- The ideal ground cover reduces soil erosion, excludes weeds, and is attractive year-round.
- When selecting a ground cover, consider the size of the area, exposure, steepness of slope, foot traffic and soil condition.
- Most ground covers require at least two years to provide serviceable cover.
- In some situations a “nurse crop” may be desirable to provide immediate soil stabilization on steep slopes.
- At high elevations, plant seeded ground covers in the fall or spring. Rooted plants are best planted in the spring.
- The ideal ground cover plant forms a sufficiently dense mat of roots and foliage to reduce soil erosion, exclude weeds and provide an attractive, year-round appearance. A ground cover, by definition, spreads. Species that spread by rhizomes (underground stems), stolons (like the “runners” on strawberries), offsets (“splits”), or rooting of branches (tip-layering) generally are best for ground cover.
Sod-forming grasses fit most of the above requirements and have the additional benefit of withstanding considerable traffic abuse. There are situations, however, when grasses may not be desired for aesthetic reasons or where mowing and other turf maintenance are not practical.
No one species of ground cover plant is the solution to every landscape or soil stabilization problem. No ground cover is free of faults. Before selecting a plant for ground cover, consider the following items:
- Size of area to be covered. Ground covers are not limited to low, creeping types. When attempting to cover large areas, use shrubs that grow to 3 or 4 feet.
- Exposure. Select plants that thrive best under the site’s sun, shade and wind conditions.
- Steepness of slope. For steep grades, use species that produce dense, fibrous roots to help prevent soil erosion.
- Pedestrian traffic. Few ground covers, other than grasses, tolerate repeated foot traffic.
- Drainage and aeration. Surface soils may appear loose and loamy, but heavy, poorly drained subsurface soil may be present. Few ground covers thrive in poorly drained soils. A heavy clay soil on a steep grade has poor subsurface drainage and poor aeration.
- Maintenance. Most ground covers require at least two years to establish themselves and become sufficiently dense to control weeds. At higher altitudes, most ground cover plants take three or more years to provide serviceable cover. None can be completely neglected even after the planting is well established.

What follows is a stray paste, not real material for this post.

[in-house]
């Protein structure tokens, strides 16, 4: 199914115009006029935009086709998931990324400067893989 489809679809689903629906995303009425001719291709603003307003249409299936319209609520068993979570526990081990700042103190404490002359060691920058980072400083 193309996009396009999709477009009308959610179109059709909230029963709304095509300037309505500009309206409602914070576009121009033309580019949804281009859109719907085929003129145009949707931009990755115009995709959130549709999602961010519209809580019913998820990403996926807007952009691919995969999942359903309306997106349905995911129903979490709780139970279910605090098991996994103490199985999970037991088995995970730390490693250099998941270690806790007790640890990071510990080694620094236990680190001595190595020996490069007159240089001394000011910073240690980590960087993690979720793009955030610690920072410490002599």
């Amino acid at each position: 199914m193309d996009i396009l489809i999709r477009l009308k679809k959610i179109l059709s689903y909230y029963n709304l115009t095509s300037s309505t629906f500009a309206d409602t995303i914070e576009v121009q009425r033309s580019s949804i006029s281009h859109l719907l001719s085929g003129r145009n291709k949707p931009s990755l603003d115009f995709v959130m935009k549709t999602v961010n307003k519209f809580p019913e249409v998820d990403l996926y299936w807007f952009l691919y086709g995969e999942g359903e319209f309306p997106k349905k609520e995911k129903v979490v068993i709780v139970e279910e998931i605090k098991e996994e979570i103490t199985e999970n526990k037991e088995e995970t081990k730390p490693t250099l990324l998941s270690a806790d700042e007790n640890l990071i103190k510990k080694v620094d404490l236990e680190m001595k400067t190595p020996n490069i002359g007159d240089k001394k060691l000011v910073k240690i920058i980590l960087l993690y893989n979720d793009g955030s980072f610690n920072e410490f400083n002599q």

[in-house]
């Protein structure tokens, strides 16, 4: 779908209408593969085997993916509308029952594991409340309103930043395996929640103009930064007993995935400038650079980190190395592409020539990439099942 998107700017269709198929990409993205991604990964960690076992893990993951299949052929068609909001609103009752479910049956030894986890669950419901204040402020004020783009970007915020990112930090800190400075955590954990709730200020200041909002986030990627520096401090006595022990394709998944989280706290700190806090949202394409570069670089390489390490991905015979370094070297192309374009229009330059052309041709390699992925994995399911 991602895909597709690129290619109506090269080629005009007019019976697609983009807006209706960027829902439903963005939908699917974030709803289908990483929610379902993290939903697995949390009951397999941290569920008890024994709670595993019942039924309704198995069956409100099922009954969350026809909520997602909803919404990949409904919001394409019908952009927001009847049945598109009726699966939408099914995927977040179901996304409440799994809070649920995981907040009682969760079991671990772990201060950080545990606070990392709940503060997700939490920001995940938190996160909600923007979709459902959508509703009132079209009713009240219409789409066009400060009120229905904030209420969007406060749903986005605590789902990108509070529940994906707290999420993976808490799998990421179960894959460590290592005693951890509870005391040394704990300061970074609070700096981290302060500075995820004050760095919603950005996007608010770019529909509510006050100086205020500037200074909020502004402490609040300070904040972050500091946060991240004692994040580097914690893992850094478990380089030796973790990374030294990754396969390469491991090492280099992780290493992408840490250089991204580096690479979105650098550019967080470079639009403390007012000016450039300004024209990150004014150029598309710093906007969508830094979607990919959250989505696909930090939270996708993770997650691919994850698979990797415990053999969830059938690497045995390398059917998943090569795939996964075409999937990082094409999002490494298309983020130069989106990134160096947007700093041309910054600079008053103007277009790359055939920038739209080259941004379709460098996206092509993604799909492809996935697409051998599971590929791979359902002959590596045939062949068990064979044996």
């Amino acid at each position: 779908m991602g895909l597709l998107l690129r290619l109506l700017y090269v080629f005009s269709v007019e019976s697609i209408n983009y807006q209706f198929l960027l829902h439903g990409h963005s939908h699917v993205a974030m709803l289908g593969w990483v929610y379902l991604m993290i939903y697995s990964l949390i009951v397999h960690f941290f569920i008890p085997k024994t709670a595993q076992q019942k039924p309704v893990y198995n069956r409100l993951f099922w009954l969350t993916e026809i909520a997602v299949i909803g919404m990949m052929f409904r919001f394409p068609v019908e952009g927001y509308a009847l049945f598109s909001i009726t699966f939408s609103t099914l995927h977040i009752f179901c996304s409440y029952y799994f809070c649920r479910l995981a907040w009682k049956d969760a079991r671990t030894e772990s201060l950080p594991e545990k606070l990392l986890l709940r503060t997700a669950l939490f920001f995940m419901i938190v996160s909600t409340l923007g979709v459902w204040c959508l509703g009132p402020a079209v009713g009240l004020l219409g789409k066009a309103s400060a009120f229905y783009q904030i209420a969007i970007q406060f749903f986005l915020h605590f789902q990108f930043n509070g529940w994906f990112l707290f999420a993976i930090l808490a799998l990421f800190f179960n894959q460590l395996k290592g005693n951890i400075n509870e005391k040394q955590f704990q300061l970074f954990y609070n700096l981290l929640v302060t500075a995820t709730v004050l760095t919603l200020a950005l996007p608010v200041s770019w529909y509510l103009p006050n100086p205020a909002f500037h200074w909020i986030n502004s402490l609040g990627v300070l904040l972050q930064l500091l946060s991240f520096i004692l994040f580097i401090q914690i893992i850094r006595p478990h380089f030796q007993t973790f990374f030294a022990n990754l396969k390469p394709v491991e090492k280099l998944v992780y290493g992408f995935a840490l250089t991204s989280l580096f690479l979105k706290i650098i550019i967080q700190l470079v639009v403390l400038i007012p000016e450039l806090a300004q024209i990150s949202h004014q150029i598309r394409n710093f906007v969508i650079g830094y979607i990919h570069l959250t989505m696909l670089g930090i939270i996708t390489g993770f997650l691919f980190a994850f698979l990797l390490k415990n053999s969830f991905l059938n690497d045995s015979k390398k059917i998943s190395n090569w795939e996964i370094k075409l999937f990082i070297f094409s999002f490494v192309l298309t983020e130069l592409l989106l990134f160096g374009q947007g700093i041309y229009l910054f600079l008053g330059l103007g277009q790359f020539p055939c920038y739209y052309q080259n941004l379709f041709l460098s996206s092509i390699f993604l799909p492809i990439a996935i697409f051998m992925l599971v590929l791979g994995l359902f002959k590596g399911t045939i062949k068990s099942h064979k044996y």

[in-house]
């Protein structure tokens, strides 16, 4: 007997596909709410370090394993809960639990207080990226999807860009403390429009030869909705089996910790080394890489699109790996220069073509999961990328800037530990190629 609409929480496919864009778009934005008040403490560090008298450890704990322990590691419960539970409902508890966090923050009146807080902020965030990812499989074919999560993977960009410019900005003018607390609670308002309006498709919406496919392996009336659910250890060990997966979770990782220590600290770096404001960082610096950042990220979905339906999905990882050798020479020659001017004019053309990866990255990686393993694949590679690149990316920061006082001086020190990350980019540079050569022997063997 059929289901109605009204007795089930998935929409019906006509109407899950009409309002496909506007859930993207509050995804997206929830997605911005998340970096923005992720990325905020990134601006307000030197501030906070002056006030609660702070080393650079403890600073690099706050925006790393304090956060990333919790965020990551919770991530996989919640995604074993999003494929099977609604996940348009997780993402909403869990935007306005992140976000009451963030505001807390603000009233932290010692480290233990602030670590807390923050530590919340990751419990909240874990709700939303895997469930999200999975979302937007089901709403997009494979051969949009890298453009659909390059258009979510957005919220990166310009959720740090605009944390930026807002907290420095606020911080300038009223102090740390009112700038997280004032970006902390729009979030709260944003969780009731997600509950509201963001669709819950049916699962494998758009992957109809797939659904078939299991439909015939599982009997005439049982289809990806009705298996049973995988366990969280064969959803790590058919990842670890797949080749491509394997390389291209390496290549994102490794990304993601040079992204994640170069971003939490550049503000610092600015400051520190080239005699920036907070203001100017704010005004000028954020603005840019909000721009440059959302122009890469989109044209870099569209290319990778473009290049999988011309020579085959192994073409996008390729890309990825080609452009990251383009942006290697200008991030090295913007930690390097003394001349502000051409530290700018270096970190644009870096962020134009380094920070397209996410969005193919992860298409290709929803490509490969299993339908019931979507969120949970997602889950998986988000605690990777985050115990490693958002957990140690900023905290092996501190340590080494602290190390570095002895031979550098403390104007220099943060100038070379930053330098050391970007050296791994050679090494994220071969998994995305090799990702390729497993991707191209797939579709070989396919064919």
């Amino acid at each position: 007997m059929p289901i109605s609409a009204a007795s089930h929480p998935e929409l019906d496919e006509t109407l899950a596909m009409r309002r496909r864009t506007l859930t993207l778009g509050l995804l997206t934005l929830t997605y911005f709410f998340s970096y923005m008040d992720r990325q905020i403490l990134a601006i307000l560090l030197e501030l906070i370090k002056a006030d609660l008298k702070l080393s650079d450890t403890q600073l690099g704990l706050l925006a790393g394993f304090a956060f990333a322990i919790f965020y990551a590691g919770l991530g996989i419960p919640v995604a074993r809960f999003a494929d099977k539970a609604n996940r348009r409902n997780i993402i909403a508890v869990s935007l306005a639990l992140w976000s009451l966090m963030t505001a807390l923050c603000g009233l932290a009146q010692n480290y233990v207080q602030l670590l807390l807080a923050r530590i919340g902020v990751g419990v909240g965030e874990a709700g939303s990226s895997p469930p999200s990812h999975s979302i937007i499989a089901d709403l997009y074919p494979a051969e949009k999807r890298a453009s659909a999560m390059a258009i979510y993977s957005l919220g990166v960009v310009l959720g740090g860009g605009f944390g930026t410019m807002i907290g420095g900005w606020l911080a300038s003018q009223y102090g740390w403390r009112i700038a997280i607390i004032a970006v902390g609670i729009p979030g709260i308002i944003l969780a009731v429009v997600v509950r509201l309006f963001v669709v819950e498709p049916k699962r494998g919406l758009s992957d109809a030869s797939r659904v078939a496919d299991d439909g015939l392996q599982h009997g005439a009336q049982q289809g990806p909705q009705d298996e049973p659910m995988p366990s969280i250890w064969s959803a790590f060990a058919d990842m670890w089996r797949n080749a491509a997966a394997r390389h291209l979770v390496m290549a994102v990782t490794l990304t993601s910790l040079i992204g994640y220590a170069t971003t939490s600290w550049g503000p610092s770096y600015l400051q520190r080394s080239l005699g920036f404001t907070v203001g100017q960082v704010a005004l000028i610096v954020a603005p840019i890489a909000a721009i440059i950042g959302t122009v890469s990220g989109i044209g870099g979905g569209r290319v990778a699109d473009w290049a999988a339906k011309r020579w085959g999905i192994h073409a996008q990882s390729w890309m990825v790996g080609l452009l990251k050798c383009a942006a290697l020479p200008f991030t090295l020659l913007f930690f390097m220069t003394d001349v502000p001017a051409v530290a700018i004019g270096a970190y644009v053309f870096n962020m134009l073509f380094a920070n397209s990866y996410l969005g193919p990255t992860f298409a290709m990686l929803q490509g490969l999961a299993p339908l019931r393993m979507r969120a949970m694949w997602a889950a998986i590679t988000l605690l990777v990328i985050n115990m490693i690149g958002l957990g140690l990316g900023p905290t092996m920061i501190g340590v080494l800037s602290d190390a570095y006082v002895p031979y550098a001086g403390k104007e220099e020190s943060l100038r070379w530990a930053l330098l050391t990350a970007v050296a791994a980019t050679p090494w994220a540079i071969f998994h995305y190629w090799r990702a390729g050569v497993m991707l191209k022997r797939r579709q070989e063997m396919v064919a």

During abnormally dry periods, even established ground cover plantings benefit from supplemental water. Without it, the planting may thin out and allow weed competition. A distinct disadvantage of most ground covers, other than grasses, is the lack of selective weed control chemicals. Maintaining the cover as a dense stand is, therefore, of utmost importance to reduce or exclude weeds.
Ground cover plants spread best when the soil is loose and loamy. Add organic matter, such as peat, compost or aged manure, to improve heavy clay soils or light sandy ones. Such amendments help absorb and hold moisture and contribute to better aeration and nutrition. Thoroughly work the organic matter into the soil to a minimum depth of 6 inches.
A “nurse crop” of grasses and legumes may be needed to provide immediate soil stabilization on steep slopes. The nurse crop depends on elevation, exposure, type of permanent ground cover desired, and availability of supplemental water.
Select the nurse crop carefully. The wrong one may become too aggressive and compete with the permanent ground cover.
Nurse crops are best planted in early spring or late fall when natural rainfall and snows are most likely. Avoid planting during hot, dry periods unless supplemental water can be provided.
Prepare soils as suggested in the section on soil preparation. After seeding, lightly rake the area to help place seed in close contact with the soil. If available, cover with a 1/4-inch layer of mountain topsoil, peat, straw or similar material. Commercial hydromulch also may be available in your area.
Planting Ground Covers
Plant ground covers in the same manner as annual and perennial bedding plants. Spacing varies with the type of plant. Planting too close together usually is worse than planting too far apart – the plants will crowd too quickly, restricting spread. Water newly planted ground covers immediately after planting. The first growing season is the most critical in getting a ground cover established. Keep the soil in the root zone moist but not too wet. Too much moisture can slow root growth and may encourage disease.
Except for plants established from seed, avoid fall planting. Plant as early in spring as the soil can be worked to allow time for root growth before cold weather arrives.